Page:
Concerning the use of placebos, the approach has also been simplistic. Whether a placebo arm is justified in a trial requires careful consideration of potential harms and benefits in specific contexts and cannot be simply deduced from a general declaration.7 Of course it is necessary to acknowledge that many placebo trials are unethical because they are undertaken largely for marketing purposes—to show that “me too” drugs have actions greater than placebo, rather than to study whether they are better than existing similar, and often cheaper, drugs. Not only should nothing be done to make it easier to do such trials, but also every effort should be made to reduce wasting time and money on “promotional studies.” In those situations where there are good reasons for placebo controlled trials, these should be considered on their merits rather than be precluded by a bluntly designed exclusive clause in a declaration.
Considerations of context are required aspects of moral reasoning in the application of universal principles in specific situations and do not entail moral relativism. Failure to distinguish moral relativism from the morally relevant considerations of context that are necessary for the specification of universal principles shows a lack of knowledge of the ethical decision making process.14
Is the blanket application of a universal standard of care achievable?
The standard of care may not be achieved in practice, even in developed countries.15-20 In recent months medical research in several US universities has been closed down when several ethical shortcomings associated with a trial were uncovered after the death of a young man with a rare metabolic disorder who agreed to participate in a trial of gene therapy.21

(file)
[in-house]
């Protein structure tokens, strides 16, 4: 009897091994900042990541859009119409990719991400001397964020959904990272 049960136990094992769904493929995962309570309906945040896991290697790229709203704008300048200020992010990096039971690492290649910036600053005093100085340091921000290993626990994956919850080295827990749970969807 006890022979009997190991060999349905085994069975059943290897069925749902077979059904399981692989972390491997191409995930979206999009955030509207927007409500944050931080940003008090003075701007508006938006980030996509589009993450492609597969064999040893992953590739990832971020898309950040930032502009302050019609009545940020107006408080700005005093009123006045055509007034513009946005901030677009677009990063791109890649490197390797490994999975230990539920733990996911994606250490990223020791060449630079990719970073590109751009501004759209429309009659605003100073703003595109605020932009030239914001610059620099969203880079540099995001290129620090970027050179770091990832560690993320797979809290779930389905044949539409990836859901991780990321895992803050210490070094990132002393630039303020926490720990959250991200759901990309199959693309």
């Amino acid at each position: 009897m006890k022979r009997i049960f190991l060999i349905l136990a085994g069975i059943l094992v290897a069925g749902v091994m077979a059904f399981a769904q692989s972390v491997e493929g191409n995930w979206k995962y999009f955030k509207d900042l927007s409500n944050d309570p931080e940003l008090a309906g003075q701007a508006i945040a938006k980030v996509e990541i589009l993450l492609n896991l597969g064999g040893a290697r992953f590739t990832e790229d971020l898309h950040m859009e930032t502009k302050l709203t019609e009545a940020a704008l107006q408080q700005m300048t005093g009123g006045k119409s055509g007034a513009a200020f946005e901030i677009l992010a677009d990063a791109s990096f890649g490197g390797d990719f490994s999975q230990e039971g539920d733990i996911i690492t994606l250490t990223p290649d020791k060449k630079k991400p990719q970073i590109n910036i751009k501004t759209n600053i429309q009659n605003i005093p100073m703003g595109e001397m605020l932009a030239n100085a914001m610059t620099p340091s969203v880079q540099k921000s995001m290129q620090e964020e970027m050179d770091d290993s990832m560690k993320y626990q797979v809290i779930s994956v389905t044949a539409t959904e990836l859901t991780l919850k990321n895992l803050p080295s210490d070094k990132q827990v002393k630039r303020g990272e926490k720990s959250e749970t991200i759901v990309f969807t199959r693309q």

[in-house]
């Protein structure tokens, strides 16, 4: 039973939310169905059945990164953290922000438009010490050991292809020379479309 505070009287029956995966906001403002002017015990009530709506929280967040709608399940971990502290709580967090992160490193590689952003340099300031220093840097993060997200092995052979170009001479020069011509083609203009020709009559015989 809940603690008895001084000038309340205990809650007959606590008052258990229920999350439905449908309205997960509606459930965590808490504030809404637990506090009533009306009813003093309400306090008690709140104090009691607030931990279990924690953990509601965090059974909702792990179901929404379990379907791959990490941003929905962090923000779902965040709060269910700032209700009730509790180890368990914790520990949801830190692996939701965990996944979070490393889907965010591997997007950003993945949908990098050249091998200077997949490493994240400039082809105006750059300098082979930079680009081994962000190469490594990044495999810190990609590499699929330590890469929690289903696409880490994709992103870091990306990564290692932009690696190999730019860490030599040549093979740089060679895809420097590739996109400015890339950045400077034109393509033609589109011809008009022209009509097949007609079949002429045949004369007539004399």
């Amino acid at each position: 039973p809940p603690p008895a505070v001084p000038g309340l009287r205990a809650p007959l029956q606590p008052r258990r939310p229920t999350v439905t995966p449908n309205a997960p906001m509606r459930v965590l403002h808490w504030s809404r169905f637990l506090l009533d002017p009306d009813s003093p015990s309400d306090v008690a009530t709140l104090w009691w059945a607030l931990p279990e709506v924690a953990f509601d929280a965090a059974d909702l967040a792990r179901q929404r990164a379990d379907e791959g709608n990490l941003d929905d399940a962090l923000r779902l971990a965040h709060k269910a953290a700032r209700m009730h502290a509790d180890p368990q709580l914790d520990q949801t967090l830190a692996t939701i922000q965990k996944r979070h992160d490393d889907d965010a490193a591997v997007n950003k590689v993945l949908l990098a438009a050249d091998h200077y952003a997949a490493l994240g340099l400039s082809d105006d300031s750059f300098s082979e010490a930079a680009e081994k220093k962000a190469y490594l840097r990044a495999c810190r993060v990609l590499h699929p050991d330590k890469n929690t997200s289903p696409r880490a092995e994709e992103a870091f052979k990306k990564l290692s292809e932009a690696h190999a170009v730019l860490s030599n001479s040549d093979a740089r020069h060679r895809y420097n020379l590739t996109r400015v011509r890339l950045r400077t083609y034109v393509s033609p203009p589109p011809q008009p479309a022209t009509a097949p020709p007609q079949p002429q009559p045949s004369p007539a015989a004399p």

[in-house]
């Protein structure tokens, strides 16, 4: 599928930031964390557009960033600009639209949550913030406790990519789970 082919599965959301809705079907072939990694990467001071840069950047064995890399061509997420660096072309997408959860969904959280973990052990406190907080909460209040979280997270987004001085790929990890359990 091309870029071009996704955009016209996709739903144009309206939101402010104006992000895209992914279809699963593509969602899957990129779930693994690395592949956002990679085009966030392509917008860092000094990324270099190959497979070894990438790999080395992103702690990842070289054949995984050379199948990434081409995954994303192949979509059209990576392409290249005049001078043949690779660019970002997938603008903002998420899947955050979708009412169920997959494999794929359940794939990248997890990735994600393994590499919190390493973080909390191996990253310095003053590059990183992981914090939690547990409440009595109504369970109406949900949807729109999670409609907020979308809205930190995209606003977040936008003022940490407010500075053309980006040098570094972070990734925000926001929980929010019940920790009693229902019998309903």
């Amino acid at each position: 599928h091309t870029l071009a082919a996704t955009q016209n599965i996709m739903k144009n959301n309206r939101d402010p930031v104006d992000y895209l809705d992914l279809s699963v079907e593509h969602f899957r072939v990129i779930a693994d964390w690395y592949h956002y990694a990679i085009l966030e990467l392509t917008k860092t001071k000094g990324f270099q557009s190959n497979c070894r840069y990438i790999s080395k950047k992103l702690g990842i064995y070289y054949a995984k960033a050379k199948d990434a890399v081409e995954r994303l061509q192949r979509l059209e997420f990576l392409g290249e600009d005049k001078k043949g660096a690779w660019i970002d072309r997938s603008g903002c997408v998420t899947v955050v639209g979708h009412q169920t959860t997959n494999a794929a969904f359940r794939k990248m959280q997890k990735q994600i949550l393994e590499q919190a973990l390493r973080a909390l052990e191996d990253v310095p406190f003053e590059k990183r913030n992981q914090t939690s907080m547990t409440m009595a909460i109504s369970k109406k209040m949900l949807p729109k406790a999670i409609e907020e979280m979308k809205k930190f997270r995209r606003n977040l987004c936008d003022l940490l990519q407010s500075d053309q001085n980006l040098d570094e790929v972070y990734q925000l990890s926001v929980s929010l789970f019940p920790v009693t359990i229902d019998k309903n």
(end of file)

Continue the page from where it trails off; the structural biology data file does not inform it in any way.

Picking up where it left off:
It may be even more difficult to achieve the standard of care in practice in developing countries. It would not be possible to meet all the elements shown in box 1 in any developing country. Moreover, the whole “package” may be either irrelevant to the needs of research subjects in their context or not necessarily the best way to spend the resources in the interests of their society.
The United States's standard of care should not be emulated throughout the world. The United States spends 50% of annual global expenditure on health care on 5% of the world's population.22 This level of expenditure is not sustainable as a universal model. Another aspect of the United States's standard of care that should not be emulated is “defensive medicine” to protect against litigation.
An alternative concept of standard of care
A standard of care that could be achieved globally despite economic inequalities and that may assist in reducing such inequalities requires a redefinition of the standard of care (elements of which are shown in box 2) and recognition of some of the special problems associated with clinical trials in developing countries.23-25